Ganesh Hariharan Thu, 06/17/2010 - 23:54

As I sit here considering products to further implement into my company's network and looking into new designs I have to take into consideration bandwidth utilization averages of our current switches. I say I must consider this because the price of Cisco products go much higher when talking about gigabit technology as opposed to 10/100 Mbps switches.

What I want to specifically speak on are Access Layer switches, or end user switches. As I study more and more into Cisco,  I begin to think back on some of the purchases I made on behalf of my company and I kinda begin to see where I may have went wrong; for example, purchasing a 24-port 3560G for users who won't ever use half that bandwidth, especially when most of the traffic transmitted and received is out of one VLAN on one switch. What I mean is, I have a about 100 people across 7 locations accessing one server VLAN most of the time. I understand why I would need gigabit trunks, but for end users that may access the servers sporadically, gigabit ports don't make much sense. I see where I could have gotten away with using a 10/100 switch using gigabit uplink ports for end users.

Who are these end users and what type of applications or network setup would have to be put in place to justify purchasing a gigabit switch at the access layer?

I feel like for most flat networks, especially at the access layer, 10/100 would suffice for most people.

On one of my 48 port 3560G switches, which has the servers and some users on it and is fully populated, when I issue the "show controllers utilization" command, I see "0" all across the board.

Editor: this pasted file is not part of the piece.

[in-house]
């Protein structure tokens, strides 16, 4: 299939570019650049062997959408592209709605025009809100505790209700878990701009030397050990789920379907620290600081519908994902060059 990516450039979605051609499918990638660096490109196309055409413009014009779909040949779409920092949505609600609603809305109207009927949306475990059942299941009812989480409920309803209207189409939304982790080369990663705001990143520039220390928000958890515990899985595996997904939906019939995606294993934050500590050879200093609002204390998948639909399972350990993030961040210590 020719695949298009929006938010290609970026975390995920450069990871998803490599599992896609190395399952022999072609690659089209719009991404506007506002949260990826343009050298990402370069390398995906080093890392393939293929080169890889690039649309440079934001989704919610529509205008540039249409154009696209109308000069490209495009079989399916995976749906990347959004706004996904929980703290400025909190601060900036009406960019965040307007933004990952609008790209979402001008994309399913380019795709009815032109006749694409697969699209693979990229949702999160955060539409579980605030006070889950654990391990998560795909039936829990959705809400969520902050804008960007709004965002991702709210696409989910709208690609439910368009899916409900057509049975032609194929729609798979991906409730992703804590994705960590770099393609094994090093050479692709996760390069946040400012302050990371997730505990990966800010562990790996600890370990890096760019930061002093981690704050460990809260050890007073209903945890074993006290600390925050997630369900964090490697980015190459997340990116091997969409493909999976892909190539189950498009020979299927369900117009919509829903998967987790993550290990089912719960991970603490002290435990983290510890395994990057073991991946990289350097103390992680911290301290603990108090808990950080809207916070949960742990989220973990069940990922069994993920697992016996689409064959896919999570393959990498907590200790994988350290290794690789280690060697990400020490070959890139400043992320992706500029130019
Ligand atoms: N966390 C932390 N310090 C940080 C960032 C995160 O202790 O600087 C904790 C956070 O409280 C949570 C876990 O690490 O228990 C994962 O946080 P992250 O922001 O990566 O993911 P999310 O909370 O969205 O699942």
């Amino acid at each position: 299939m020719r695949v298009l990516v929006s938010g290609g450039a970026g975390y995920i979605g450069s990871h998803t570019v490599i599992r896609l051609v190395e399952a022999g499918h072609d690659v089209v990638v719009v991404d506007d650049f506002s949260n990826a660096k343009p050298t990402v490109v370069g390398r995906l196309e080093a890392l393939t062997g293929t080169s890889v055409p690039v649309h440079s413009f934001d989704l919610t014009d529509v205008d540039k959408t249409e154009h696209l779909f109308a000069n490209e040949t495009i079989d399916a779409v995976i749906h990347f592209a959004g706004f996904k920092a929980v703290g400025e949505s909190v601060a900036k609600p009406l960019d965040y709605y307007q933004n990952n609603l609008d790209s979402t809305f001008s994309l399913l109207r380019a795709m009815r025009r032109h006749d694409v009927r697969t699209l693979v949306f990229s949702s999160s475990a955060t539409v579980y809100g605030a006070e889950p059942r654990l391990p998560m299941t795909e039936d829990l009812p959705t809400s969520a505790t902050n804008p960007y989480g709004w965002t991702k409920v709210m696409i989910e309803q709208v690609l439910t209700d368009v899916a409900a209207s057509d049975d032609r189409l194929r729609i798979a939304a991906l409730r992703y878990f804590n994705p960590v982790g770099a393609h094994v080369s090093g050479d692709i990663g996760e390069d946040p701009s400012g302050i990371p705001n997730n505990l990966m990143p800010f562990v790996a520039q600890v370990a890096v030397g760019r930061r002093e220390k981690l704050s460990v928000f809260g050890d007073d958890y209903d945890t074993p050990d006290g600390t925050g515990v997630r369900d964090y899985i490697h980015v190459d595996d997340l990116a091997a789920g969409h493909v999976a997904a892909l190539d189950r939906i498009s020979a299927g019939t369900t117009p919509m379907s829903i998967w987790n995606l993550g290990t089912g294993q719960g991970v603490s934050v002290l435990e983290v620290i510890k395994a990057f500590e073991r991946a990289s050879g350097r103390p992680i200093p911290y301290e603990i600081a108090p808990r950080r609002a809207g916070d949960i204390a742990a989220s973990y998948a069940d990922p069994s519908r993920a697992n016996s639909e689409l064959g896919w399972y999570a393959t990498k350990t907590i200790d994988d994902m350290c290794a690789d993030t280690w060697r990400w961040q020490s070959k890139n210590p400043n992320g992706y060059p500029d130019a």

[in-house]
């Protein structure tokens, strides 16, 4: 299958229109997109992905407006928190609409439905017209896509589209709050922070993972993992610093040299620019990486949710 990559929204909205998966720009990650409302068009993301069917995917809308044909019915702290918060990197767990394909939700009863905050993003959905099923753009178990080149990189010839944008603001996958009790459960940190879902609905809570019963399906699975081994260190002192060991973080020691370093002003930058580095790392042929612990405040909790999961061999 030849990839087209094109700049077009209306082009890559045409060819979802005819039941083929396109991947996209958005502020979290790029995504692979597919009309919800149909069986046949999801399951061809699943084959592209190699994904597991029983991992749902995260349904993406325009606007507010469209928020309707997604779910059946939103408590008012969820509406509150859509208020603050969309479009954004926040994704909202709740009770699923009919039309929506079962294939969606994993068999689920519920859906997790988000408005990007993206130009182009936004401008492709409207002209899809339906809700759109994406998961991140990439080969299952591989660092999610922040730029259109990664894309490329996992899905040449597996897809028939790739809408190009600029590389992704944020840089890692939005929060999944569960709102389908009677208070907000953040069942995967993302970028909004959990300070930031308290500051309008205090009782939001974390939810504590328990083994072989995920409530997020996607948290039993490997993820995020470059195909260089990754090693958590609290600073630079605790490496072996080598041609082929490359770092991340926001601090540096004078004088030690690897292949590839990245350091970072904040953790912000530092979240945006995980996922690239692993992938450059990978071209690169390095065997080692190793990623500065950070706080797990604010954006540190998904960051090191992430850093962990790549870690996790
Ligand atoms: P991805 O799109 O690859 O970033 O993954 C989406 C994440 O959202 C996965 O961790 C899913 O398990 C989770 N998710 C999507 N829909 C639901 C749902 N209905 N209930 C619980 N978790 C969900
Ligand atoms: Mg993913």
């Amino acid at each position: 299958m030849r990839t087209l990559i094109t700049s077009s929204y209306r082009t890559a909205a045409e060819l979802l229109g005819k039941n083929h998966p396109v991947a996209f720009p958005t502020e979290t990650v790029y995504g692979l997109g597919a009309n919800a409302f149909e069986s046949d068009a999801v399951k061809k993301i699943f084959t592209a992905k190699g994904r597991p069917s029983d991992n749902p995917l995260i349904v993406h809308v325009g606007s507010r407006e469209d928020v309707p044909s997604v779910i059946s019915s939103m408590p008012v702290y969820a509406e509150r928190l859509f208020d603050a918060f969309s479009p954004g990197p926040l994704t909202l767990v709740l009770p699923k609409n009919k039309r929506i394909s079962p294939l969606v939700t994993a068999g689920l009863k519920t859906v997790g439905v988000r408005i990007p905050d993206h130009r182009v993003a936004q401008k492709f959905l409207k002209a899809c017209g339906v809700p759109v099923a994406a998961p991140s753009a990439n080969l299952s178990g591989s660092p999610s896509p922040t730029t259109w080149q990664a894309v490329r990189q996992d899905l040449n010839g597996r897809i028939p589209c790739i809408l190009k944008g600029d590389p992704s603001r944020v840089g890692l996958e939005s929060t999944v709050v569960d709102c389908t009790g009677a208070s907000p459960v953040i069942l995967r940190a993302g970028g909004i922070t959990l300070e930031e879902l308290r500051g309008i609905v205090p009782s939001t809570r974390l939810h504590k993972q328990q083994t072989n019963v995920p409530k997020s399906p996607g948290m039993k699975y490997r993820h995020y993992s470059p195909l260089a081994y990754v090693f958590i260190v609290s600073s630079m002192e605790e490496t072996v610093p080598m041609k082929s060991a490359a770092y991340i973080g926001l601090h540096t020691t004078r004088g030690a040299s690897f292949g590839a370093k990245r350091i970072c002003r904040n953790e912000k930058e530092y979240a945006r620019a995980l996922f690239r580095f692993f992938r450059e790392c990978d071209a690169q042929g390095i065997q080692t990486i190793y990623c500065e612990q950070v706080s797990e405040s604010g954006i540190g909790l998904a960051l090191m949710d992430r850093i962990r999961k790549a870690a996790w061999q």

Another test I performed to measure bandwidth utilization a port that connects to our busiest server, I did as follows.

"clear controllers utilization"

waited 8 seconds

"show controllers utilization"

What I got in the total transmit column was 19622194 Bytes which translates to roughly 150 megabits transmitted over 8 seconds. if I divde that by 8, I get roughly 18 megabits per second, nowhere close to full capacity of a port on a 10/100 switch.

I'm not sure if I'm going at this the wrong way, or if my measurements are off, but I hope I can get some good feedback from some of you guys regarding the implementation of gigabit switching. It could definitely save people a lot of money.

Thanks for listening, everyone.

Hi,

Your assumption is right with end user access layer switches with 100 Mbps of traffic but at server end it is required to be 1 Gb port as traffic hits at server from all location so the bandwidth can go higer depend upon the application funcationality.But following are the points in which gig network are been introduce over the Mbps network:-

Gigabit Ethernet builds on these proven qualities, but is 100 times faster than regular Ethernet and 10 times faster than Fast Ethernet. The principal benefits of Gigabit Ethernet include:

    * Increased bandwidth for higher performance and elimination of bottlenecks
    * Broad deployment capabilities without re-wiring, using 1000BASE-T Gigabit over Category 5 copper cabling
    * Aggregate bandwidth to 16Gbps through IEEE 802.3ad and Intel® Link Aggregation using Intel server adapters and switches
    * Full-duplex capacity, allowing data to be transmitted and received at the same time so that the effective bandwidth is virtually doubled
    * Quality of Service (QoS) features which can be used to help eliminate jittery video or distorted audio
    * Low cost of acquisition and ownership.

Hope to Help !!

Ganesh.H

Remember to rate the helpful post

Actions

This Discussion